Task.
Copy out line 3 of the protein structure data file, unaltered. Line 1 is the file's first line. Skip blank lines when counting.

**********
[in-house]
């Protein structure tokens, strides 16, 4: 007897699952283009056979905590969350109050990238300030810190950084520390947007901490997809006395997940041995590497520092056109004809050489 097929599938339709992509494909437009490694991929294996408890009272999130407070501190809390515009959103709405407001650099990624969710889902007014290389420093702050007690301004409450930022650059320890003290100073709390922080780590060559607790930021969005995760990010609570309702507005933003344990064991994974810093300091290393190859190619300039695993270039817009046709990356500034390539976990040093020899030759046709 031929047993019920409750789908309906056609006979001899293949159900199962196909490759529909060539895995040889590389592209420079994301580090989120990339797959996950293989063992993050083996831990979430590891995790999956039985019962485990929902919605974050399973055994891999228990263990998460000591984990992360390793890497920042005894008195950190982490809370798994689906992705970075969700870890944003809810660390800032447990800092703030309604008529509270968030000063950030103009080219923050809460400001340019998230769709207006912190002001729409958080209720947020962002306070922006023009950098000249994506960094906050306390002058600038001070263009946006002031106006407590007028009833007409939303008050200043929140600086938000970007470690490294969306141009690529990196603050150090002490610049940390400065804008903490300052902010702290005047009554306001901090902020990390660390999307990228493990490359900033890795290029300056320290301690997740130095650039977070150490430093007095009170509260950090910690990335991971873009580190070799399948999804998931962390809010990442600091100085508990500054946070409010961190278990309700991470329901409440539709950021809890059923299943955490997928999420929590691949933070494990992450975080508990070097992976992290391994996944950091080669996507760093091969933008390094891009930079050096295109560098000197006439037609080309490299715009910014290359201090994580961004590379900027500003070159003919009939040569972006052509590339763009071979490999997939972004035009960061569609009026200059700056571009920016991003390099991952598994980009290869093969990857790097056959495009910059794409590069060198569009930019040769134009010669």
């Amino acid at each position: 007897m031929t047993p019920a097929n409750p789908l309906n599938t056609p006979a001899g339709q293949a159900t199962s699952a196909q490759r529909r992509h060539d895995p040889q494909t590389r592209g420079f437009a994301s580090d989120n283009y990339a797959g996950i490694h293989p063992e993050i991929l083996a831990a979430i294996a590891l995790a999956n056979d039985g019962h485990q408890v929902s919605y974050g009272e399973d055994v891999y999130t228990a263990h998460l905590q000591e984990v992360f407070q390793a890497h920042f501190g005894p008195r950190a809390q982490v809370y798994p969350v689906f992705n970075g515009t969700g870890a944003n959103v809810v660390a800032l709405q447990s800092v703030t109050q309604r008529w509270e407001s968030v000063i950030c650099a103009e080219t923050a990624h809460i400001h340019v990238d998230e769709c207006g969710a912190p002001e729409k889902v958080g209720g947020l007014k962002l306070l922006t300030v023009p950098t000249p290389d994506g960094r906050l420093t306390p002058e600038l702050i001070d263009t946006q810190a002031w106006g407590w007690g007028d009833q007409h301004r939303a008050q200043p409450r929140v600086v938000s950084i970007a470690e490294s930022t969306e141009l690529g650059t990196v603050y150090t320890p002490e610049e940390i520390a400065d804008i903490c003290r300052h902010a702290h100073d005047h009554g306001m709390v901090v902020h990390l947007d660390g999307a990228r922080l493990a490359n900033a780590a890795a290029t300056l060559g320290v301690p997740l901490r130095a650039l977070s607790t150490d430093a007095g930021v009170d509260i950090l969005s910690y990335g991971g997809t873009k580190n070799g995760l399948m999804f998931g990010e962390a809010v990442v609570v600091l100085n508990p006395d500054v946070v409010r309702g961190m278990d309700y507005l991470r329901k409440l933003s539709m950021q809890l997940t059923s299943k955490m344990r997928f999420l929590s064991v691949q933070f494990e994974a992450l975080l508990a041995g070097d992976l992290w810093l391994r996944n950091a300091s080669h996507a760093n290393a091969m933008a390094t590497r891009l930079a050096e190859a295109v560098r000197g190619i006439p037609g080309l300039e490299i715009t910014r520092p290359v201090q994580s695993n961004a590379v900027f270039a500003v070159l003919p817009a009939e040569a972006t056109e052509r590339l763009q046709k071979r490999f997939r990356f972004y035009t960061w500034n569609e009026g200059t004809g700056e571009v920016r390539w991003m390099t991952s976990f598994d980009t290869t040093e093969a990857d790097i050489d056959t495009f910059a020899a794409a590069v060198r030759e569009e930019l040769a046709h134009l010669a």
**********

């Amino acid at each position: 007897m031929t047993p019920a097929n409750p789908l309906n599938t056609p006979a001899g339709q293949a159900t199962s699952a196909q490759r529909r992509h060539d895995p040889q494909t590389r592209g420079f437009a994301s580090d989120n283009y990339a797959g996950i490694h293989p063992e993050i991929l083996a831990a979430i294996a590891l995790a999956n056979d039985g019962h485990q408890v929902s919605y974050g009272e399973d055994v891999y999130t228990a263990h998460l905590q000591e984990v992360f407070q390793a890497h920042f501190g005894p008195r950190a809390q982490v809370y798994p969350v689906f992705n970075g515009t969700g870890a944003n959103v809810v660390a800032l709405q447990s800092v703030t109050q309604r008529w509270e407001s968030v000063i950030c650099a103009e080219t923050a990624h809460i400001h340019v990238d998230e769709c207006g969710a912190p002001e729409k889902v958080g209720g947020l007014k962002l306070l922006t300030v023009p950098t000249p290389d994506g960094r906050l420093t306390p002058e600038l702050i001070d263009t946006q810190a002031w106006g407590w007690g007028d009833q007409h301004r939303a008050q200043p409450r929140v600086v938000s950084i970007a470690e490294s930022t969306e141009l690529g650059t990196v603050y150090t320890p002490e610049e940390i520390a400065d804008i903490c003290r300052h902010a702290h100073d005047h009554g306001m709390v901090v902020h990390l947007d660390g999307a990228r922080l493990a490359n900033a780590a890795a290029t300056l060559g320290v301690p997740l901490r130095a650039l977070s607790t150490d430093a007095g930021v009170d509260i950090l969005s910690y990335g991971g997809t873009k580190n070799g995760l399948m999804f998931g990010e962390a809010v990442v609570v600091l100085n508990p006395d500054v946070v409010r309702g961190m278990d309700y507005l991470r329901k409440l933003s539709m950021q809890l997940t059923s299943k955490m344990r997928f999420l929590s064991v691949q933070f494990e994974a992450l975080l508990a041995g070097d992976l992290w810093l391994r996944n950091a300091s080669h996507a760093n290393a091969m933008a390094t590497r891009l930079a050096e190859a295109v560098r000197g190619i006439p037609g080309l300039e490299i715009t910014r520092p290359v201090q994580s695993n961004a590379v900027f270039a500003v070159l003919p817009a009939e040569a972006t056109e052509r590339l763009q046709k071979r490999f997939r990356f972004y035009t960061w500034n569609e009026g200059t004809g700056e571009v920016r390539w991003m390099t991952s976990f598994d980009t290869t040093e093969a990857d790097i050489d056959t495009f910059a020899a794409a590069v060198r030759e569009e930019l040769a046709h134009l010669a």